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is it true that sandblasting the material makes the skin attach to it? - Omegatron 15:58, Jun 11, 2005 (UTC)
- As the article states, the subdermal portions of the implants would have holes in them. This would be so that the skin and underlying flesh could grow into the implant, holding it in place; a good example of this would be if you dropped a sponge in a vat of some sort of syrup; all those holes let the syrup (representing skin growth) penetrate more deeply and hold the object much more firmly in place.
- Sandblasting, therefore, would put a whole lot of tiny pockmarks on the implant, increasing the surface area exponentially. Therefore, sandblasting would probably make it stay in better, although there are probably sanctioned methods that work better. --OuraiP-T writing from 126.96.36.199 20:04, 8 August 2006 (UTC)
- I believe that is the sanctioned method. I'll look around later. — Omegatron 21:11, 8 August 2006 (UTC)
- I wouldn't have thought sandblasting would be used; if it creates lots of little dimples in the surface of the material, it provides a nice niche for bacteria to grow in. There is a page on the BMEzine Wiki with more information. 188.8.131.52 (talk) 00:20, 27 March 2008 (UTC)
While I am normally hesitant to ask for pictures on anything that i can call "body modding" in this case I feel its necessary. Would it be like that scuzzy effect in scifi movies made in the 80s where someone has a headjack or whatnot? I assume, unlike in those movies, the skin around it does not become slightly flesh colored clay. 184.108.40.206 (talk) 21:22, 9 September 2011 (UTC)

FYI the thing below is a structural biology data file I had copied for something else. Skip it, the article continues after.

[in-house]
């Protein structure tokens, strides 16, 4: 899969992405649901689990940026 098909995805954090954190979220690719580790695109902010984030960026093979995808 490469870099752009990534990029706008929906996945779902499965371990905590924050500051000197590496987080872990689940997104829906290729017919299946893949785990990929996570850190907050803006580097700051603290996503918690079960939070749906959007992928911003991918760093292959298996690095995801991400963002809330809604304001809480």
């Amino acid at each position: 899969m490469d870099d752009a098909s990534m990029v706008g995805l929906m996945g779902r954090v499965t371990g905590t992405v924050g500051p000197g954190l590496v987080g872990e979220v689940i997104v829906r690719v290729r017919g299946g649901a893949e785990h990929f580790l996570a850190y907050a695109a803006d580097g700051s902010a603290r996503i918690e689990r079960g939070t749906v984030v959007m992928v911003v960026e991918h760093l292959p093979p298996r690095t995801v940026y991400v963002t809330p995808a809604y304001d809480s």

- As for me, these should not be mixed. Implants via (transdermal) skin, say RFID, and body modifications with are totally different purpose and technique. — Alex Khimich (talk) 08:47, 2 May 2016 (UTC)
- Merge: The transdermal page includes both medical (such as RFID) and aesthetic uses, so arguing that they shouldn't be mixed isn't consistent with the current pages. The topics are very similar, including similar procedures for placing the implants, and the page length can support them both. Klbrain (talk) 11:27, 17 May 2016 (UTC)
- I agree that RFID implants -- "microchip implant (human)" -- are totally different from "transdermal implant", so should not be merged.
- However, as far as I can tell from reading the two articles "transdermal implant" and "microdermal implants", those two are similar enough that one article can easily cover both.
- So I merged those two articles, as suggested above.
- Done. --DavidCary (talk) 01:34, 21 May 2016 (UTC)